Beloved fast-fashion retailer H&M seemed to be on the right track with the announcement of its new Studio Fall 2016 collection. Not only were they (gasp!) listening to shoppers like Ruth Clemens, who wrote the letter seen ‘round the ‘net in which she complained of the store’s lack of larger sizing, by adding plus sizing to their lineup, they took extra special care to present the line in a very inclusive manner, making curvy girls everywhere rejoice.
In a groundbreaking campaign not unlike Caitlyn Jenner’s, the company announced that the new collection would be headed up by none other than model Ashley Graham, who is widely recognized as a plus-size model (though she’s recently taken some heat of her own for losing weight) — and the line was not just for bigger girls. In fact, H&M made it a point to note that a “plus-size” campaign or a “body-positivity” one this was not — it was a fashion campaign, period.
In short? They were sending a message that Ashley’s — and their larger shoppers’ — curves didn’t require a special label or separate them from the masses.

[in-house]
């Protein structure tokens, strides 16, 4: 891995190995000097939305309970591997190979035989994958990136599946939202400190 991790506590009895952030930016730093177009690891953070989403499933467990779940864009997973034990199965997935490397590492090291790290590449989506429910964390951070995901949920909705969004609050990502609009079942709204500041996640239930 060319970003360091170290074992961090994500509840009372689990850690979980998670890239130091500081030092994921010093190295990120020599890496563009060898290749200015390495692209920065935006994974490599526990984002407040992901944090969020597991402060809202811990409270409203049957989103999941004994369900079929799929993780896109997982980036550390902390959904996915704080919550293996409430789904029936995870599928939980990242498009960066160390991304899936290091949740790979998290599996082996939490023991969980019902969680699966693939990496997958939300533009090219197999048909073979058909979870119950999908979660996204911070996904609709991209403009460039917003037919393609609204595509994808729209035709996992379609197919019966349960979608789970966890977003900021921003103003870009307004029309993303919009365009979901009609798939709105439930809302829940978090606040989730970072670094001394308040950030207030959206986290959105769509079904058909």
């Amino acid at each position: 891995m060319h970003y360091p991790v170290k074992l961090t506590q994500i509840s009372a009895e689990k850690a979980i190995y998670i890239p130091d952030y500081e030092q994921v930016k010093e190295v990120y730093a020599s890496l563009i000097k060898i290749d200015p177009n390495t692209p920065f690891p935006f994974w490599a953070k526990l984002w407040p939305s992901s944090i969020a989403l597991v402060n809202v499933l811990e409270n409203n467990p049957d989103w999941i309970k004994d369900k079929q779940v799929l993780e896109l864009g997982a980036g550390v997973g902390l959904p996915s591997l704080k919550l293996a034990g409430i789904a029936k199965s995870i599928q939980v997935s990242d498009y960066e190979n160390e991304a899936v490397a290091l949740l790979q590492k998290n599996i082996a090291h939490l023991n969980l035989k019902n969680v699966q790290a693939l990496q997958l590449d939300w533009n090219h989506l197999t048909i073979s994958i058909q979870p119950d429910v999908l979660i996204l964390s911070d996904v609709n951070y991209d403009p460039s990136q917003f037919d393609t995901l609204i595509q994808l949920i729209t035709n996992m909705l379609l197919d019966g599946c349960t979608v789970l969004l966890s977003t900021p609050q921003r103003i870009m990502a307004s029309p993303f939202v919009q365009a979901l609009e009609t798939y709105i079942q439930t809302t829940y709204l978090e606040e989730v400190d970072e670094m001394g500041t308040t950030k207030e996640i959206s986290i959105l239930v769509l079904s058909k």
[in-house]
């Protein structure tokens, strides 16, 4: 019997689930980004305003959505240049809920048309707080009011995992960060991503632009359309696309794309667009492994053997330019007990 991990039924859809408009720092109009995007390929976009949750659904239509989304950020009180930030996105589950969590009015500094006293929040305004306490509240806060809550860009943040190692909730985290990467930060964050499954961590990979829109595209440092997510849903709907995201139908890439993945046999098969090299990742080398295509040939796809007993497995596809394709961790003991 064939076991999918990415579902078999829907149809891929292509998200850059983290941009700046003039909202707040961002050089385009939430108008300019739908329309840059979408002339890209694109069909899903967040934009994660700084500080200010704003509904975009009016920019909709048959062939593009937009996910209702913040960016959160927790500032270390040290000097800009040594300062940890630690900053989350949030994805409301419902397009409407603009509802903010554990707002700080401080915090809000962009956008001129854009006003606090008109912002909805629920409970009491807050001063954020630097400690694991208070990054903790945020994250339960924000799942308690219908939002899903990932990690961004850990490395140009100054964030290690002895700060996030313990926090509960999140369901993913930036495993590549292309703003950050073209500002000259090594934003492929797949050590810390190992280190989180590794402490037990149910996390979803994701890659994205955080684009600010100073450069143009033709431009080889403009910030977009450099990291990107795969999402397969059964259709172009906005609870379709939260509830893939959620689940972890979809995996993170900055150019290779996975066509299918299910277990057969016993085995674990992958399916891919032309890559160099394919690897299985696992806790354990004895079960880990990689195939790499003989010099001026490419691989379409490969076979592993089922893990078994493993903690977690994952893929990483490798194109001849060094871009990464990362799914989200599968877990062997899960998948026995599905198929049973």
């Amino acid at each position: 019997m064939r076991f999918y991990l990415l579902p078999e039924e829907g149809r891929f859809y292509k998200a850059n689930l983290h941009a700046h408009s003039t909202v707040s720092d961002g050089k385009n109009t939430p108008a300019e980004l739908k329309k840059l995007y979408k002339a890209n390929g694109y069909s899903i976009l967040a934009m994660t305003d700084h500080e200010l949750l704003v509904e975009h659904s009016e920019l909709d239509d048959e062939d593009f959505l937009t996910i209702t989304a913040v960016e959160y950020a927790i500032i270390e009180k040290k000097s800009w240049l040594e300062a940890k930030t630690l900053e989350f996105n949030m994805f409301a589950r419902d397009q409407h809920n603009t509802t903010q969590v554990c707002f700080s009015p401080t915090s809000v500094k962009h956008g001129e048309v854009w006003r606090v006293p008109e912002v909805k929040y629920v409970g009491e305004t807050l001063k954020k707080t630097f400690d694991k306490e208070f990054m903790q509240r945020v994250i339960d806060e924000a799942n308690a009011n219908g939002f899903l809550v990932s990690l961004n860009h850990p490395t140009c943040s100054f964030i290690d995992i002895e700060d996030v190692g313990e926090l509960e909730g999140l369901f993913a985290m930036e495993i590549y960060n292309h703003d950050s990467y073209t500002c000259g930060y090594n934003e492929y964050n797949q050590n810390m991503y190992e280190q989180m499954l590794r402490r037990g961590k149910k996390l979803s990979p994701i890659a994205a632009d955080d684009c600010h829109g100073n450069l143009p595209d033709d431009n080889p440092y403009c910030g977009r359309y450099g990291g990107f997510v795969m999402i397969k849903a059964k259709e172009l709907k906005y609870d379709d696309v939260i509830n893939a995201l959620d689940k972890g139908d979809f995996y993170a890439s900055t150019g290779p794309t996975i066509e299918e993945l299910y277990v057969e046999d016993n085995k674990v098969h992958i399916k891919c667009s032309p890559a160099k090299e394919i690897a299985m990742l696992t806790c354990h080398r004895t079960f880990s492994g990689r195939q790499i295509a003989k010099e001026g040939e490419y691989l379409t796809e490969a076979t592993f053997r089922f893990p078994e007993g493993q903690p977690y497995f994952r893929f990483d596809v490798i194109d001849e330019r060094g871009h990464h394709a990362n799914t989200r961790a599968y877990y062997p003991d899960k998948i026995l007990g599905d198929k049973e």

So great, right?
There’s just one teeny, tiny problem: The retailer itself is still separating its plus-size shoppers when it comes to actually obtaining their goods.
While the limited edition collection is set to be available for purchase in 200 stores as of September 8, word on the street is that none of the plus-size options will be available in-store, forcing larger shoppers to get their digs online.
Uhhhh, come again?
Ashley, for her part, seems to be on board with the brand’s growth regardless, retweeting the above from @IMGmodels and telling Harper’s Bazaar that “it’s exciting to be representing one of the most internationally known fashion retailers that is not only offering more options for curvy women, but pieces that have a higher-fashion aesthetic.”
Huh. We guess baby steps are better than none at all?
What do you think of the H&M scandal? Share with us over @BritandCo!
(h/t Cosmpolitan, photos via Ethan Miller, Pascal le Segretain + Neilson Barnard/Getty)